From there, it returns to the Glasgow upbringing she enjoyed, with a brother Maxwell, a young girl with brown skin raised by two white people in Scotland of the 1960s and 70s.
As well as detailing the reality of her childhood and adolescence, it also traces her 20-year quest to find her parents, an Edinburgh nurse and a Nigerian student who’d had a relationship in the 1960s at a time when falling pregnant out of wedlock, let alone to someone whose skin was a different colour than your own, carried a huge social taboo.
Elaine said: “There were a lot of women at that time who were forced to give up their babies and who went on to have real difficulties with guilt and shame and all that. It’s all part of having to give up their children.”
In 2016 Jackie Kay was appointed the country’s third Makar, Scotland’s national poet, following Edwin Morgan and Liz Lochhead. She has a son and was in a relationship with Britain’s former poet laureate Carole-Anne Duffy for many years. Her sexuality is also a key part of the story.
Elaine said: “Jackie having to tell Helen that she’s gay is also in there, and it’s beautifully done. Even in the liberal Communist Party there was a coming to terms with that, even for Helen and John.
The cast includes Sasha Frost, Stefan Adegbola and Seroca Davis, a line-up that proved an eye-opener for Elaine.
She said: “I think it’s really important during this Brexit era, when there’s all this anti-immigration stuff, to face my own ignorance about how many mixed-race Scots, mixed-race Glaswegians there were in the rehearsal room.
“I realised it was the first time ever in Scotland that I’d been in a room with that many different races of multicultural Scots. Talk about white privilege? You just take it for granted.
“I was thinking, ‘How come I don’t see these women and men in drama, or enough of them, reflected back?’ When I was growing up we were presented with a white male version of the norm.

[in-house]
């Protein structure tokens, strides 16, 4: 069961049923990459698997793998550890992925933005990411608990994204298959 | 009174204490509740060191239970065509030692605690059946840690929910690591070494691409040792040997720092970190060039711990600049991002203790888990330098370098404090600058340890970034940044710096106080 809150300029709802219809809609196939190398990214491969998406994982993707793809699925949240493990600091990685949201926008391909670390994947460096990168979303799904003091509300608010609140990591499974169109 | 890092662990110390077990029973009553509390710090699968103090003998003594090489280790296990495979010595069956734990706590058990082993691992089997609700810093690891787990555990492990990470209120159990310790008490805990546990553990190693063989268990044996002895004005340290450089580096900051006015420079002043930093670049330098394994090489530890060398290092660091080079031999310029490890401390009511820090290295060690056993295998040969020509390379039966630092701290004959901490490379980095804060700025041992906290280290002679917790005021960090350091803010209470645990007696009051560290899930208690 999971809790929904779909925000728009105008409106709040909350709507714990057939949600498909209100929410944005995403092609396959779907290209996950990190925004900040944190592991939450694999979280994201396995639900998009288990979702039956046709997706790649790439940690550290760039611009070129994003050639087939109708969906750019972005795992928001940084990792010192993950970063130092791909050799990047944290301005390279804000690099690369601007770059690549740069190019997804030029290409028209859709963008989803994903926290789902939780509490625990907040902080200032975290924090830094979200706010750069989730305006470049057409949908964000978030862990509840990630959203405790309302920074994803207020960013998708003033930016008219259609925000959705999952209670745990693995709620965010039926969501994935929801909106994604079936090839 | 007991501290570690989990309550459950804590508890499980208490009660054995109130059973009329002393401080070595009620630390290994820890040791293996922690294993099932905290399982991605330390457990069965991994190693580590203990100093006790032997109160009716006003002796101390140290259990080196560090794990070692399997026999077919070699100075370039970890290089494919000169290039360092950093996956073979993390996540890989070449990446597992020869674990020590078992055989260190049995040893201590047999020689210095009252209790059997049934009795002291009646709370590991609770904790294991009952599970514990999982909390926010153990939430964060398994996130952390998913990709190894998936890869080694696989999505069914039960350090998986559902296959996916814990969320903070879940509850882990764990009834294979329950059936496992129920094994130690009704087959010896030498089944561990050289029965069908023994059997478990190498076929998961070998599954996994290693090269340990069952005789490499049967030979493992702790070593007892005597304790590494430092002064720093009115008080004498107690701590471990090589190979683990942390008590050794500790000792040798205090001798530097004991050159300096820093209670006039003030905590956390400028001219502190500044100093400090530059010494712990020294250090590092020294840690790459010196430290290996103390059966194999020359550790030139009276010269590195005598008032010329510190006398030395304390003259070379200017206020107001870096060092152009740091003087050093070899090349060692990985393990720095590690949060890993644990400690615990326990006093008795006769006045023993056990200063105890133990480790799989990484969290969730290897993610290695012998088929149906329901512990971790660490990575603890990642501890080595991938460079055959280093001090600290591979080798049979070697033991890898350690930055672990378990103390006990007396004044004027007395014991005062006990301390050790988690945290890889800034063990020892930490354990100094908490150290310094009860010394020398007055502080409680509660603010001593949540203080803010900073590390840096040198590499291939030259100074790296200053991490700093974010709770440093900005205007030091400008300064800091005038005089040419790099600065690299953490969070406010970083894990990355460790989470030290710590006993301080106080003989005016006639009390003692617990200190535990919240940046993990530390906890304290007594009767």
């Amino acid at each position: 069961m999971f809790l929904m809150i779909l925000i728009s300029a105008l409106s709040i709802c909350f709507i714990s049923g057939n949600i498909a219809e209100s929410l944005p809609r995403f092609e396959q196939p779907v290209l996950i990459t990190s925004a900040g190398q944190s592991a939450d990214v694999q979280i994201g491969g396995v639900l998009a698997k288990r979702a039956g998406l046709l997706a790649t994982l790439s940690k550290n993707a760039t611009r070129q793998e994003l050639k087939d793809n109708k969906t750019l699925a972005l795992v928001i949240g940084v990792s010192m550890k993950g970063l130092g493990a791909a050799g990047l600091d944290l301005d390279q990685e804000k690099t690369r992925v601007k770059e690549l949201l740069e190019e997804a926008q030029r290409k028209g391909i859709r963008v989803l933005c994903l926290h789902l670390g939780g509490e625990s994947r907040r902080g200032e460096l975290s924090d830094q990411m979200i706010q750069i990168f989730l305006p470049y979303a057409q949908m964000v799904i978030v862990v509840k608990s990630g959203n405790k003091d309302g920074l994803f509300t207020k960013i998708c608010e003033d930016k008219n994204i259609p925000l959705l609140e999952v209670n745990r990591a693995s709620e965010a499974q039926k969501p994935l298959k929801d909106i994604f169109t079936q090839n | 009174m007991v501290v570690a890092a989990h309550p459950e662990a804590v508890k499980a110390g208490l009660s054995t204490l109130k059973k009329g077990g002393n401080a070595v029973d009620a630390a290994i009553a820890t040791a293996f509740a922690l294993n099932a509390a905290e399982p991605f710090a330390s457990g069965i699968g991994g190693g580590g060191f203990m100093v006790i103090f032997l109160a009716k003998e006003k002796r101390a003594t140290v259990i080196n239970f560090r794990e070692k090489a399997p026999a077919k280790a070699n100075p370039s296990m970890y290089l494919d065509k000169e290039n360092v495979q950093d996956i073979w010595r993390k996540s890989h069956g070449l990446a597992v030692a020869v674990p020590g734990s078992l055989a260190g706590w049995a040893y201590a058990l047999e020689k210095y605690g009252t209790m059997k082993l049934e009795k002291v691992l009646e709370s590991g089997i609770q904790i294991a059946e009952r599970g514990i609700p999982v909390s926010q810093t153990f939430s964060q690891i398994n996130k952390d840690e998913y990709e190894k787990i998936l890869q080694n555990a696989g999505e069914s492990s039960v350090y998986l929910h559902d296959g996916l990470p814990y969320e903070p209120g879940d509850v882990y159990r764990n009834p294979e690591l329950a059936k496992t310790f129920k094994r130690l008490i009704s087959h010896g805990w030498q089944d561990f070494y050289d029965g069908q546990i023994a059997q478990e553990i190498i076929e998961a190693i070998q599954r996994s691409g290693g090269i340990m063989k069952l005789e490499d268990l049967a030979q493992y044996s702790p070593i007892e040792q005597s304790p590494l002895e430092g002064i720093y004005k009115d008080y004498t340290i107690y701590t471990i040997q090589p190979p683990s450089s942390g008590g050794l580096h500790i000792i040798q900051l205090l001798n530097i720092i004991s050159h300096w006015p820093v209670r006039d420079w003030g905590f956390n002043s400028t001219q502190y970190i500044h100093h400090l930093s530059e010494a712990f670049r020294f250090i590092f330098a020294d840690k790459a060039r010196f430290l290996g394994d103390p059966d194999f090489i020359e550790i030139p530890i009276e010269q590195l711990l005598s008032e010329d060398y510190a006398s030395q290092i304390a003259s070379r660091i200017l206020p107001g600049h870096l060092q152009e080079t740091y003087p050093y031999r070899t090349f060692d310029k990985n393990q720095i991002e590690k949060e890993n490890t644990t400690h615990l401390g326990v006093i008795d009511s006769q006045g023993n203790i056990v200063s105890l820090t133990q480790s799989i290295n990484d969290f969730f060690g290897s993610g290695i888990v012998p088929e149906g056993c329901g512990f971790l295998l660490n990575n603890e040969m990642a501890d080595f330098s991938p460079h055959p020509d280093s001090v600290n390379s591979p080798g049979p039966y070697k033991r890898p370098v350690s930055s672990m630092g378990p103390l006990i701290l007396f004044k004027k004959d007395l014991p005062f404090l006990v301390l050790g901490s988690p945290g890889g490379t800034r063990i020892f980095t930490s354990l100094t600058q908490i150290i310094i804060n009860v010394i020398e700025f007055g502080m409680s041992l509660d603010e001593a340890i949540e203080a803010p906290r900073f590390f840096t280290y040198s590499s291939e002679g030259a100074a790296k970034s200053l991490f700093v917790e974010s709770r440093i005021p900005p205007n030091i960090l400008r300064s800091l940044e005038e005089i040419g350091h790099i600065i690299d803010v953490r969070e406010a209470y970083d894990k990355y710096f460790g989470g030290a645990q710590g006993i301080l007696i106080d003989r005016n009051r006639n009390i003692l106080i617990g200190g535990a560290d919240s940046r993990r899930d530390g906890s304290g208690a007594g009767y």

“Now you become suddenly aware that it’s white women too, and that maybe we’re not reflecting how diverse a culture we actually are. At 60, to be still learning that stuff is a wonderful thing to be involved in.
“It really is a beautiful story, a true story of hope and love.”
Red Dust Road is at Royal Lyceum in Edinburgh, August 14-18, before touring in Stirling, Inverness and Manchester
Elaine fears for the home nations
As a leading figure in the campaign for Scottish independence, Elaine C Smith admits the current political climate in Britain makes her concerned for the other countries in the UK.
She said: “I think a no-deal Brexit will be very bad. Even though I’m a supporter of independence, I’ve never been a member of any political party, but I care about my fellow citizens in England, Wales and Northern Ireland.
“I fear that many ordinary people who have been angry are being manipulated and sold a pup by the powerful elites. If you’re a believer in independence some people think you’re not supposed to care about anywhere else.
“Well, I do. I care about the kids, the jobs, the lives of everyday people across the whole of the UK. It’ll be bad for the UK and Scotland, but I think it will give Scotland a very stark choice in the longer term – the likes of Boris Johnston and Nigel Farage – or is it time to grow up and run things ourselves.”